The seven shows hosted by the National Theatre next season will be either straight from New York or heading there.
The Broadway at the National series opens with the world premiere of Beetlejuice, a musical remake of the Tim Burton movie you knew and loved so many years ago. In it, you recall, the bratty Lydia Deetz needs help in putting her insufferable parents in their place. Fortunately for her, they have all moved into a house haunted by the recently-deceased couple who previously lived there, plus that wild-n-crazy demon, Beetlejuice. Together, they cook up a plan that will fix the ‘rents, but good. And this time with music! Arranged marriages and exorcisms are involved. There is a parental advisory, for language, but frankly would you want your kid learning tricks from Beetlejuice? Alex Timbers directs; from October 14 to November 18, 2018.
The National dials it back a little with its next production, the North American tour of Beautiful The Carole King Musical. King had trouble breaking in as a songwriter — in frustration, she wrote a song for her babysitter, and the babysitter, also known as Little Eva, turned Locomotion into a hit — but once she started doing her own stuff, she was — well, she was Carole King. The book, by Douglas McGrath, won a Tony nomination, and the music — almost all Carole King standards — won a 2015 Grammy for best musical theater album. The musical was a Tony Award nominee in 2014 and won Best Performance for an Actress for Jessie Mueller. From November 27 to December 30 of this year; Marc Bruni directs.
What would you do if you were kicked out of your band, fired from your job at a record store, and the rent was due? Well, if you were Dewey Finn, you’d do what comes naturally — impersonate your best friend and get hired as a substitute teacher, and, while there, get your fifth-graders to form a band and compete in a battle of the bands. How does Dewey’s band do in the competition? Well, here’s a hint — all his songs are written for him by Andrew Lloyd Webber. The Tony nominated School of Rock kicks off the new year for the National, running from January 16 to 27, 2019; the National promises new songs from Webber.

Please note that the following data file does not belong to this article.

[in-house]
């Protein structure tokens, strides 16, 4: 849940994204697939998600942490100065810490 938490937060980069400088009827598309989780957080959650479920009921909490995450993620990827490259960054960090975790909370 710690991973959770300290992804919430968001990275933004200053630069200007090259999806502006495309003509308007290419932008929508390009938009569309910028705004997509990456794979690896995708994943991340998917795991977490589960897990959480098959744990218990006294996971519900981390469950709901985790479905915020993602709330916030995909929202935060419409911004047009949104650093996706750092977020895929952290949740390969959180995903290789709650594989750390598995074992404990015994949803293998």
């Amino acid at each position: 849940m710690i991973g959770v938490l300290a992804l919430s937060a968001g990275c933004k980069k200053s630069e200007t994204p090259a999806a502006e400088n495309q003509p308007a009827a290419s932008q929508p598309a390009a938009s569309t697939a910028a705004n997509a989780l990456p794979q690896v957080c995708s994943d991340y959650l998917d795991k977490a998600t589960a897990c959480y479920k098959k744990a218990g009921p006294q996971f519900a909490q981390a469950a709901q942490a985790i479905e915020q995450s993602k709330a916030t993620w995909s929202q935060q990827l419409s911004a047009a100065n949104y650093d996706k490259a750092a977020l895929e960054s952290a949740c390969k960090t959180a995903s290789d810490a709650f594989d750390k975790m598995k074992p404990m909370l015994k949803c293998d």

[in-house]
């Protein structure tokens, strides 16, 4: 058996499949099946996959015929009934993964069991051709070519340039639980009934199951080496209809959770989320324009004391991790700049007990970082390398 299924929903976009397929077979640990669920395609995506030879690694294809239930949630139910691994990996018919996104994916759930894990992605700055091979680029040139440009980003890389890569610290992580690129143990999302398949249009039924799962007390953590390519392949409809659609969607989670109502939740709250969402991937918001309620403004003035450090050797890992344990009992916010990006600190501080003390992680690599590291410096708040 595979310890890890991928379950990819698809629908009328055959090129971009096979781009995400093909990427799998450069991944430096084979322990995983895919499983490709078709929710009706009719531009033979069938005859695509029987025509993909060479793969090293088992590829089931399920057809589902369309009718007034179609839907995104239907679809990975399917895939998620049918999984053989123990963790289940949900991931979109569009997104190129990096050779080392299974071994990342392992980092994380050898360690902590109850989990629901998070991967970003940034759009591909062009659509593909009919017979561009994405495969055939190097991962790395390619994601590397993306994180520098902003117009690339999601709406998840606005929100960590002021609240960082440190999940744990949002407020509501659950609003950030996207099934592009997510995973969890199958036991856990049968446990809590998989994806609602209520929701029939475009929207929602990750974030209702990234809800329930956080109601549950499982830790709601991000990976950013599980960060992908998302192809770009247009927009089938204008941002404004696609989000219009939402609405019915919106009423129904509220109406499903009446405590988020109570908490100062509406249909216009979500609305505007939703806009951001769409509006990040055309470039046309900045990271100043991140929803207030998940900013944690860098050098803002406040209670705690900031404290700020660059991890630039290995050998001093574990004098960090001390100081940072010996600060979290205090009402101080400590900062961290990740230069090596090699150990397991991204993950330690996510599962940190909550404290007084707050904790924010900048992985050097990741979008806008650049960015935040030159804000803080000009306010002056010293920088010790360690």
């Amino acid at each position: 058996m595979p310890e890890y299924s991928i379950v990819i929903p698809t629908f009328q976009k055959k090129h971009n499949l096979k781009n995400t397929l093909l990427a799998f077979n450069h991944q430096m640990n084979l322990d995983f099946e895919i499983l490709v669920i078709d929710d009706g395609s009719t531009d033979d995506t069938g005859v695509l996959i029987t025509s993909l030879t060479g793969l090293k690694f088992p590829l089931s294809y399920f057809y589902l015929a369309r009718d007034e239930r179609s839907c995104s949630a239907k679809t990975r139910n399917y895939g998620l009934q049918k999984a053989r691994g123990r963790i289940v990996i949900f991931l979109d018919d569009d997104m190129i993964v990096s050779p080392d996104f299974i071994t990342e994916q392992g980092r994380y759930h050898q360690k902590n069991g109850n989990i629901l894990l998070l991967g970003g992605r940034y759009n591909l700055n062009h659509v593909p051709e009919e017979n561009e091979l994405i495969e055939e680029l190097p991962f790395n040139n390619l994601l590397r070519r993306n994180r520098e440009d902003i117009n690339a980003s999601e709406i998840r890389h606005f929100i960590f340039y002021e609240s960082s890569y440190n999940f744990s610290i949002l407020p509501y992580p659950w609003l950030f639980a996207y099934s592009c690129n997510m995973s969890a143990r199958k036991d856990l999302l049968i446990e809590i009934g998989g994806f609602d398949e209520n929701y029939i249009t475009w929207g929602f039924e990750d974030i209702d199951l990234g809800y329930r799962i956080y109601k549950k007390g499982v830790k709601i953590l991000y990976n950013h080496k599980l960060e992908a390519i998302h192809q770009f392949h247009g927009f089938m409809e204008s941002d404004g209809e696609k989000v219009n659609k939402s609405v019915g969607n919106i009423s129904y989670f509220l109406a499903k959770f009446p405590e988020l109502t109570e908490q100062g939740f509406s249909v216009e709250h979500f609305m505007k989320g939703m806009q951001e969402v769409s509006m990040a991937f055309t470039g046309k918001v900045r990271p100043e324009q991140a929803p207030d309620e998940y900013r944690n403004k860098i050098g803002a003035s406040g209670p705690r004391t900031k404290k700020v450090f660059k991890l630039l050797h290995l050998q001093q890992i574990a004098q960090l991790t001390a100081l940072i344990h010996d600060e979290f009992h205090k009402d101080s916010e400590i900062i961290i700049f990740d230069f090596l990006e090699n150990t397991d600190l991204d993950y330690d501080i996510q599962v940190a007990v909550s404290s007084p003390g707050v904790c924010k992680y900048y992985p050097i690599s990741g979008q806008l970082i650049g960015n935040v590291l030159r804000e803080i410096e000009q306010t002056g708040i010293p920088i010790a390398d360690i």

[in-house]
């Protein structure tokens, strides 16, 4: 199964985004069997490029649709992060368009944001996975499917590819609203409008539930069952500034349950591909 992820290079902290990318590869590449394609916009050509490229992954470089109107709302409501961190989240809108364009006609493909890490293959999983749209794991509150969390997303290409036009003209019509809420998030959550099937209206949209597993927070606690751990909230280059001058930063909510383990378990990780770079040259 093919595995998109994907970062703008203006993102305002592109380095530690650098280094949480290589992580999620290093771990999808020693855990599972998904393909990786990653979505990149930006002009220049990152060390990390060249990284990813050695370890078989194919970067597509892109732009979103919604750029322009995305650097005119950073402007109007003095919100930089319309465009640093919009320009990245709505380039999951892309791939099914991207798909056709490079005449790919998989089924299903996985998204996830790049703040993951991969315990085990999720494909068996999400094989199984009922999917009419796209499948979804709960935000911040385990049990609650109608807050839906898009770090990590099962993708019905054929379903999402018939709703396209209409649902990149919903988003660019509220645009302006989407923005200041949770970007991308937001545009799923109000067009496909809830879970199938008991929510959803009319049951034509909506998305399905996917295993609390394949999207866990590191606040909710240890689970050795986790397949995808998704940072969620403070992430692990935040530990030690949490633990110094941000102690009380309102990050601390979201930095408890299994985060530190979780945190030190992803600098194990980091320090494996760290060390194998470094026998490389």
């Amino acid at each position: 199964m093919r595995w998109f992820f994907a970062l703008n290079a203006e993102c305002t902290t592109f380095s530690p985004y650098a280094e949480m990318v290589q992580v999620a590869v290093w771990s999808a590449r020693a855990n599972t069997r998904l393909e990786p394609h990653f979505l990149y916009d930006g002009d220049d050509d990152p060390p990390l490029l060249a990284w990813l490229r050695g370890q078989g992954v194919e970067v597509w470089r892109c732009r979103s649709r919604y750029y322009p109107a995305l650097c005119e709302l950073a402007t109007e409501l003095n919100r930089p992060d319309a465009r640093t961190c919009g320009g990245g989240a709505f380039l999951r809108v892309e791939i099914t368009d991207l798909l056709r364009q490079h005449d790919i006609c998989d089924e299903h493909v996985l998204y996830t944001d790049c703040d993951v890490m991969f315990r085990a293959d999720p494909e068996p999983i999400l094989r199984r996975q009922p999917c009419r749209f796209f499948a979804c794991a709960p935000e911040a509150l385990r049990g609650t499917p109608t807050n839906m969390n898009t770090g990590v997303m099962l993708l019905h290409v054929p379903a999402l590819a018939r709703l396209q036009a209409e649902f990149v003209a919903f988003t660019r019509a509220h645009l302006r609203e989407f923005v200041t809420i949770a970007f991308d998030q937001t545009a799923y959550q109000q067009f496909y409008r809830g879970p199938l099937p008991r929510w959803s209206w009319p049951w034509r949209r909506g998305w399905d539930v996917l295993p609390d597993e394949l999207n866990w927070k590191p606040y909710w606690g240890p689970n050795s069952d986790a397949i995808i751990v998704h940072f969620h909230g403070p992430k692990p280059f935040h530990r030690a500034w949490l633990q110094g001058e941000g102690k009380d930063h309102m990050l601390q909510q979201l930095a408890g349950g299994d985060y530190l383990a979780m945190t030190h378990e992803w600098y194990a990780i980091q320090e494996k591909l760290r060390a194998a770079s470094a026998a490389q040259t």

In February, the National will have a musical about the writing of one of our seminal stories. In Finding Neverland, the playwright J.M. Barrie, struggling with writer’s block and an unhappy marriage, suddenly finds his inner child released when he discovers a widow and her four rambunctious boys. Soon he is at work putting together Peter Pan, to the alarm of his agent. “[T]he audience is invited to experience the transformation of life into art, that mysterious alchemy by which a fleeting impression can become an enduring myth,” says Margaret Gray of the Los Angeles Times. “‘Finding Neverland,’…is filled with clues, like a detective story, designed to resonate with ‘Peter Pan’ lovers and make us feel complicit in dreaming up the story of the boy who refused to grow up.” From February 26 to March 3 of next year.
Many folks have had to suffer with parents who disapprove of their career choices. One such person is young Calogero, who aspires to be a mob boss in A Bronx Tale, the National’s March offering. The youngster, having clammed up to the police after witnessing a mob shooting, has won the undying gratitude of the hit man, who takes Calogero under his wing. This, as you can imagine, alarms the lad’s dad. “’A Bronx Tale,’…might be called the musical-theater equivalent of that classic comfort food,” says The New York Times’ Charles Isherwood. “If there’s a secret ingredient that gives the musical version a zest that freshens the material, it is — perhaps obviously — the wonderful and ample score, featuring music by Alan Menken and lyrics by Glenn Slater.” A Bronx Tale will run from March 26 to 31, 2019.
Have you ever been told to stop drumming your fingers on the table? Well, the musical group Stomp which has been drumming on tables, chairs, floors and walls, using spoons, brooms, their hands, other parts of their bodies, and everything else you can imagine for twenty-seven years, is back by popular demand. Here’s a video of a concerto done with brooms. Their show is still running in NYC, but you can see them at The National between April 23 and 28 of next year.
What better way to close out the season than a musical inspired by the artistry of Meat Loaf? Jim Steinman has written the book, music and lyrics to Bat Out of Hell, but the portly 70’s star (for whom Steinman once wrote) is the guiding spirit behind it. We are in the post-apocalyptic future, and Strat, the forever young leader of the Lost, has fallen hard for Raven, the daughter of the tyrant who now rules Obsidian, which is what they’re calling what used to be Manhattan. If this sounds a little like Peter Pan, the resemblance is intentional, which might make it a nice pairing with Finding Neverland — although the thought that Neverland is really Manhattan is a little disturbing. “As sheer sense-battering escapist spectacle, Bat Out of Hell is admittedly impressive,” says Stephen Dalton of the Hollywood Reporter. Other productions have featured flame cannons, glitter bombs and robotic bats, so who knows what will happen here? From May 7 to 26 of next year.